When Susan Tate's seventeen-year-old daughter, Lily, announces she is pregnant, Susan is stunned. A single mother, she has struggled to do everything right. She sees the pregnancy as an unimaginable tragedy for both Lily and herself.
Then comes word of two more pregnancies among high school juniors who happen to be Lily's best friends - and the town turns to talk of a pact. As fingers start pointing, the most ardent criticism is directed at Susan. As principal of the high school, she has always been held up as a role model of hard work and core values. Now her detractors accuse her of being a lax mother, perhaps not worthy of the job of shepherding impressionable students. As Susan struggles with the implications of her daughter's pregnancy, her job, financial independence, and long-fought-for dreams are all at risk.
The emotional ties between mothers and daughters are stretched to breaking in this emotionally wrenching story of love and forgiveness. Once again, Barbara Delinsky has given us a powerful novel, one that asks a central question: What does it take to be a good mother?
"Delinsky has a knack for exploring the battlefields of contemporary life, and this emotionally intelligent ... new novel offers her fans what they want-high drama and romantic realism." - Kirkus Reviews
"Delinsky proves once again why she's a perennial bestseller with this thought-provoking tale.... Timely, fresh, and true-to-life." - Publishers Weekly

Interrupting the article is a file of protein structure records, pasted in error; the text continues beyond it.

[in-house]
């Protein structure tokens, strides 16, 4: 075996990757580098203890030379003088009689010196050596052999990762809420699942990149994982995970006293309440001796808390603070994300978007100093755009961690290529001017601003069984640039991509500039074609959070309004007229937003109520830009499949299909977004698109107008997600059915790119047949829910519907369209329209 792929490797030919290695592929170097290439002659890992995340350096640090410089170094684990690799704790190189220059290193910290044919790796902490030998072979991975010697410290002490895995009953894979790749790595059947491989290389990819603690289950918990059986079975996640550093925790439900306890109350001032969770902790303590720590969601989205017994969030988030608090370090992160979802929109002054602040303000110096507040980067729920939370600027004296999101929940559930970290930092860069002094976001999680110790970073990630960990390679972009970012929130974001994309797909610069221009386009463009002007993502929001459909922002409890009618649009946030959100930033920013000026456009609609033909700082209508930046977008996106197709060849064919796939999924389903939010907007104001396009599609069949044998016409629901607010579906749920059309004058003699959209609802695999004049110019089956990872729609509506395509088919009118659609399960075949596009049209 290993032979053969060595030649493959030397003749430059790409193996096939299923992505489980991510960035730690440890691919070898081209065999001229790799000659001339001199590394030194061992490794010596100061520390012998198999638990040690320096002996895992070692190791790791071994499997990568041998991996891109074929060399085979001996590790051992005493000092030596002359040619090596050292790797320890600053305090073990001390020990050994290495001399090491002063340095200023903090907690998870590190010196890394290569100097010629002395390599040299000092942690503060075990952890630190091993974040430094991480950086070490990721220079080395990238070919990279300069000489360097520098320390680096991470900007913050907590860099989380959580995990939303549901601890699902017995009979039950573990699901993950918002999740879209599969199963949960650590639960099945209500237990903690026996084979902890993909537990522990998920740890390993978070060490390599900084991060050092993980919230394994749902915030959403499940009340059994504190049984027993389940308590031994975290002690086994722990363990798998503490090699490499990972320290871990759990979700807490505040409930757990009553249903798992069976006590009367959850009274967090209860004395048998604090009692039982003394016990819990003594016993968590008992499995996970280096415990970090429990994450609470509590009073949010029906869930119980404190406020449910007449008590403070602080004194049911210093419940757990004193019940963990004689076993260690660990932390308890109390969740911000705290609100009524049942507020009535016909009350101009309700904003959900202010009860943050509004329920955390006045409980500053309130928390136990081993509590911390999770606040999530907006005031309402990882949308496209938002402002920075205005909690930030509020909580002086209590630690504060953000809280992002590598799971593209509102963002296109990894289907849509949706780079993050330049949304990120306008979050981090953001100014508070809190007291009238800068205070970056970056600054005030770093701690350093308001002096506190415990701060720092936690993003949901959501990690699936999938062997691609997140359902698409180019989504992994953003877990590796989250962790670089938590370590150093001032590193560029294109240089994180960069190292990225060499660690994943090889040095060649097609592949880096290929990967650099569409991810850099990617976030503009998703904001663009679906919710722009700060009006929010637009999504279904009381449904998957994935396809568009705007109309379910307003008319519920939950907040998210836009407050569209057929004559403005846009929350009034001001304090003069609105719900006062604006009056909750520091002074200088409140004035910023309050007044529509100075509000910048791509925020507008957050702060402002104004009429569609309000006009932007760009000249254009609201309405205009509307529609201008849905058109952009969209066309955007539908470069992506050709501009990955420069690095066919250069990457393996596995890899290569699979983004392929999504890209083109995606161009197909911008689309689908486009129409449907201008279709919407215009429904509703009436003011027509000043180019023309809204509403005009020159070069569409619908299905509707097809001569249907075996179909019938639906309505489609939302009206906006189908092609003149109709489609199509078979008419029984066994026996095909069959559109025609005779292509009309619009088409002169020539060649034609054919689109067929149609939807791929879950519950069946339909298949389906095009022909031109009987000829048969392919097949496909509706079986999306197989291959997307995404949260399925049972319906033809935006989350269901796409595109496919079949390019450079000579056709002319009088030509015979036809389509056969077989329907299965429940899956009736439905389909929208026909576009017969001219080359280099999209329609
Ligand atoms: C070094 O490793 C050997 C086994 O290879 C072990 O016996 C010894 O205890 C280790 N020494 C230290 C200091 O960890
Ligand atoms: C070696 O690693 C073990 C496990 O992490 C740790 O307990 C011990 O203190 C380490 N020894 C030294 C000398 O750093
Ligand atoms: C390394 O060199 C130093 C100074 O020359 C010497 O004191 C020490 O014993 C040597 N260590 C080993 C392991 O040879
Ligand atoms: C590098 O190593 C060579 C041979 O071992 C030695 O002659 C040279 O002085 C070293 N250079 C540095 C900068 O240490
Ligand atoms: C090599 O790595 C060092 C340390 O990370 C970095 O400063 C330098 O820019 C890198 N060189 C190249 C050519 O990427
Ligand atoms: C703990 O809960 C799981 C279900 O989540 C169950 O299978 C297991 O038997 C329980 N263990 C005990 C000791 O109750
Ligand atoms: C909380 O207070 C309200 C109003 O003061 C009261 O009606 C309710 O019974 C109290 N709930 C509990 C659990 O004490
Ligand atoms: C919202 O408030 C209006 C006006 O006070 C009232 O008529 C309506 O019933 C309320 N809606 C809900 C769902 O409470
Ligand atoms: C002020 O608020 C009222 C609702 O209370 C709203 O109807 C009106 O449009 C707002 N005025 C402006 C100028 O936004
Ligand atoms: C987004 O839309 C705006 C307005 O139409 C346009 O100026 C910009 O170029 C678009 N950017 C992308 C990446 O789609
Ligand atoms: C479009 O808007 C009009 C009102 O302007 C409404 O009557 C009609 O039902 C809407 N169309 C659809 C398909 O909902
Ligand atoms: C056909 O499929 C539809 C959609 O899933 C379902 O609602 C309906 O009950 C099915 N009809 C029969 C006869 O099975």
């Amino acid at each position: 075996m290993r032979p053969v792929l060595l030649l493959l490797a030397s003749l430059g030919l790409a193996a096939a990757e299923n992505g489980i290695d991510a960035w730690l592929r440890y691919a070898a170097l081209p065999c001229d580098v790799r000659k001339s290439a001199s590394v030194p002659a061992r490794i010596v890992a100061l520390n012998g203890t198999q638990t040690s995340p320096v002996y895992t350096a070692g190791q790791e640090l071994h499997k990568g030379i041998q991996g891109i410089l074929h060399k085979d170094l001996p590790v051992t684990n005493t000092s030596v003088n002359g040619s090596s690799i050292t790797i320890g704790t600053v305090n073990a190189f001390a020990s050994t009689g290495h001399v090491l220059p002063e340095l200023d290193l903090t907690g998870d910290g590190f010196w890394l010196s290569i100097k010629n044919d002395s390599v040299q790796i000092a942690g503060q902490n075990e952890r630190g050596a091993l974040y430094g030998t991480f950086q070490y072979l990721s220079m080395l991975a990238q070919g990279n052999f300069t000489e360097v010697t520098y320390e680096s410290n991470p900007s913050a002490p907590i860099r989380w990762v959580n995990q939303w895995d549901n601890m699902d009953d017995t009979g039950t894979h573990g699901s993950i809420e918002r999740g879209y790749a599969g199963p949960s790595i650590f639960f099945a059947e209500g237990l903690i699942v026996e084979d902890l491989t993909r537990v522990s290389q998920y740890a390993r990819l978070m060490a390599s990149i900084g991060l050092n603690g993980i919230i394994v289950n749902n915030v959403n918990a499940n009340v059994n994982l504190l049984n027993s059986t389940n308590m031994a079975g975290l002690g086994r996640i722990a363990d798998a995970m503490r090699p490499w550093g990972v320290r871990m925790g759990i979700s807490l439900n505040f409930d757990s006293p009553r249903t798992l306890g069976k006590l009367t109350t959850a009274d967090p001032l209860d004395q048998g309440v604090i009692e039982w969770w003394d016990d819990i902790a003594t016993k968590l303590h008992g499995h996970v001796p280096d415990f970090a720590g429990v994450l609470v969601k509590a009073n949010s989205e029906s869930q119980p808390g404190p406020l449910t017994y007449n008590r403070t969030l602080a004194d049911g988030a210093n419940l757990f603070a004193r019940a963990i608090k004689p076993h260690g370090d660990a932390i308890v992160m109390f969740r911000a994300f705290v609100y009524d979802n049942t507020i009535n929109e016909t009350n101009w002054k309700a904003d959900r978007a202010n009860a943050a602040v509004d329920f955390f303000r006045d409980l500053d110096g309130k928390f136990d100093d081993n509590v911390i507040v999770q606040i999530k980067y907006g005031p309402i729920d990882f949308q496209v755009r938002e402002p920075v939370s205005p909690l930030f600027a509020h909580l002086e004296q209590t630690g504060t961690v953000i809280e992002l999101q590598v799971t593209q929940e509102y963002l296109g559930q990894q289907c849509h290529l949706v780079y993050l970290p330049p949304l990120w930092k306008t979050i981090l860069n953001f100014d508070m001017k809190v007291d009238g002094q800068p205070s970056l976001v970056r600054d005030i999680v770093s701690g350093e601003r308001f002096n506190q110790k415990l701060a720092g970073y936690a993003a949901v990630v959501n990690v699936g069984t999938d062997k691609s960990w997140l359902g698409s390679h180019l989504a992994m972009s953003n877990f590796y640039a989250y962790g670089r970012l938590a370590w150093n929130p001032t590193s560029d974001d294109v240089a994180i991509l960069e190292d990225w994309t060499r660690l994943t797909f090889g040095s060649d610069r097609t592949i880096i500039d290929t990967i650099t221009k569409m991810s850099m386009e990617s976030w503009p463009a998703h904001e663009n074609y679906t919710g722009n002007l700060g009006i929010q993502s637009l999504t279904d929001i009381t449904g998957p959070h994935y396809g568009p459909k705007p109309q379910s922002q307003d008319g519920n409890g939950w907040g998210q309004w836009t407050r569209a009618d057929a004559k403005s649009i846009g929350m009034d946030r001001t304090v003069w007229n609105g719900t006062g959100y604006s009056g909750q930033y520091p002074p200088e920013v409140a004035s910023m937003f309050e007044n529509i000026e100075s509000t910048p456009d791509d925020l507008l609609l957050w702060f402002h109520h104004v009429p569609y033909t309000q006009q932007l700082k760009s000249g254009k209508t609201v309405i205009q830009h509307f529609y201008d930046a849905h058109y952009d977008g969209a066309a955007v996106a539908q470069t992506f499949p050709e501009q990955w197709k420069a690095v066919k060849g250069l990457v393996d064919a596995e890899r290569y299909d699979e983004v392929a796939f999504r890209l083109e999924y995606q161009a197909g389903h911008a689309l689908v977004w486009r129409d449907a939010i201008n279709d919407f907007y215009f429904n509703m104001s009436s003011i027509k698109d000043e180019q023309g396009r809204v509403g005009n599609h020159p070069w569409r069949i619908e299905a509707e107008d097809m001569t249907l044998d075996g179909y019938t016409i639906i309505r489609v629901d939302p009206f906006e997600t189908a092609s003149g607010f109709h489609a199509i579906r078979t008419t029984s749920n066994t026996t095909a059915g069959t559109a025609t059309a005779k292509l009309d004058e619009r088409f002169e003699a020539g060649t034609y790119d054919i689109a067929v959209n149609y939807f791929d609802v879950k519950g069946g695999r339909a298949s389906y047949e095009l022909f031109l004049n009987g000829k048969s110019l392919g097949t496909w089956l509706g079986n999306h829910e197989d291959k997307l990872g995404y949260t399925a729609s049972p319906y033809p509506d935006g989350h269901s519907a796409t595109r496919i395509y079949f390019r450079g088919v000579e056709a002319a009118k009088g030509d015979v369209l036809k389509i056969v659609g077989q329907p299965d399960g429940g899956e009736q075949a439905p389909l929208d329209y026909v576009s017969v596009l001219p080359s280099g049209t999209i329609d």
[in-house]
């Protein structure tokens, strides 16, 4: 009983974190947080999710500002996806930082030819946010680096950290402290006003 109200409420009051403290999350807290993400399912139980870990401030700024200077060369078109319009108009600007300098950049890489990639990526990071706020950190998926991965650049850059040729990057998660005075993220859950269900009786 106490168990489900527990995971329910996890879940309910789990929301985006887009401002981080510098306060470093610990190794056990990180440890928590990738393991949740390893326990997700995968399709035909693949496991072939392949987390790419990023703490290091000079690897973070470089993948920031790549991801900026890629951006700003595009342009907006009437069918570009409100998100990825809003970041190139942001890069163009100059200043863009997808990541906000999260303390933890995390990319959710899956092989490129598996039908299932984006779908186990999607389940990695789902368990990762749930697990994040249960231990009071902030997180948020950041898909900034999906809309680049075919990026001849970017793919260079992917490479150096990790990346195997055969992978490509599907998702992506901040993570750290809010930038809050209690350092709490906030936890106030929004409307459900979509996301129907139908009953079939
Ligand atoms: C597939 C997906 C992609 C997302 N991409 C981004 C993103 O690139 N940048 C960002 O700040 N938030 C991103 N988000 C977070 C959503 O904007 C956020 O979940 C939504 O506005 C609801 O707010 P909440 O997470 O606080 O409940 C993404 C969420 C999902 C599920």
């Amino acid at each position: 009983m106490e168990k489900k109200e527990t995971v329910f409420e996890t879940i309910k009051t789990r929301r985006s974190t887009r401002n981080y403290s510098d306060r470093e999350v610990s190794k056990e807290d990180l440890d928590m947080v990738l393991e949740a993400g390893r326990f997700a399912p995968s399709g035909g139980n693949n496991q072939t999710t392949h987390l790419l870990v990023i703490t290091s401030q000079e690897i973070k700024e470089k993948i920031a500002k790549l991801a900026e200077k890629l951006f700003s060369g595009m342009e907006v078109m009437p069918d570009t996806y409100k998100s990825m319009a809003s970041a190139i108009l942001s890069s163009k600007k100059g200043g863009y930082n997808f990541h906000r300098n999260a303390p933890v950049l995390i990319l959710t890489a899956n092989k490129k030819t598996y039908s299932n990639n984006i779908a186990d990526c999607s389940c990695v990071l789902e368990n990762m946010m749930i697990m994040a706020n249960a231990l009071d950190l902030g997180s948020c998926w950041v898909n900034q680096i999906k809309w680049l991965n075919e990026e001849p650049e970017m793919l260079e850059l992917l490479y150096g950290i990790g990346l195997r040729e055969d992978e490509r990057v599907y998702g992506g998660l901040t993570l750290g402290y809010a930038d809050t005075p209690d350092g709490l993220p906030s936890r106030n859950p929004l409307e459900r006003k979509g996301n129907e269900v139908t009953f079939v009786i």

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Says Barbara Delnsky: "I was born and raised in suburban Boston. My mother's death, when I was eight, was the defining event of a childhood that was otherwise ordinary. I took piano lessons and flute lessons. I took ballroom dancing lessons. I went to summer camp through my fifteenth year (in Maine, which explains the setting of so many of my stories), then spent my sixteenth summer learning to type and to drive (two skills that have served me better than all of my other high school courses combined). I earned a B.A. in Psychology at Tufts University and an M.A. in Sociology at Boston College. The motivation behind the M.A. was sheer greed. My husband was just starting law school. We needed the money.
Oh. Oh. Back up. You'll love this. When I was in high school, I was kicked ...
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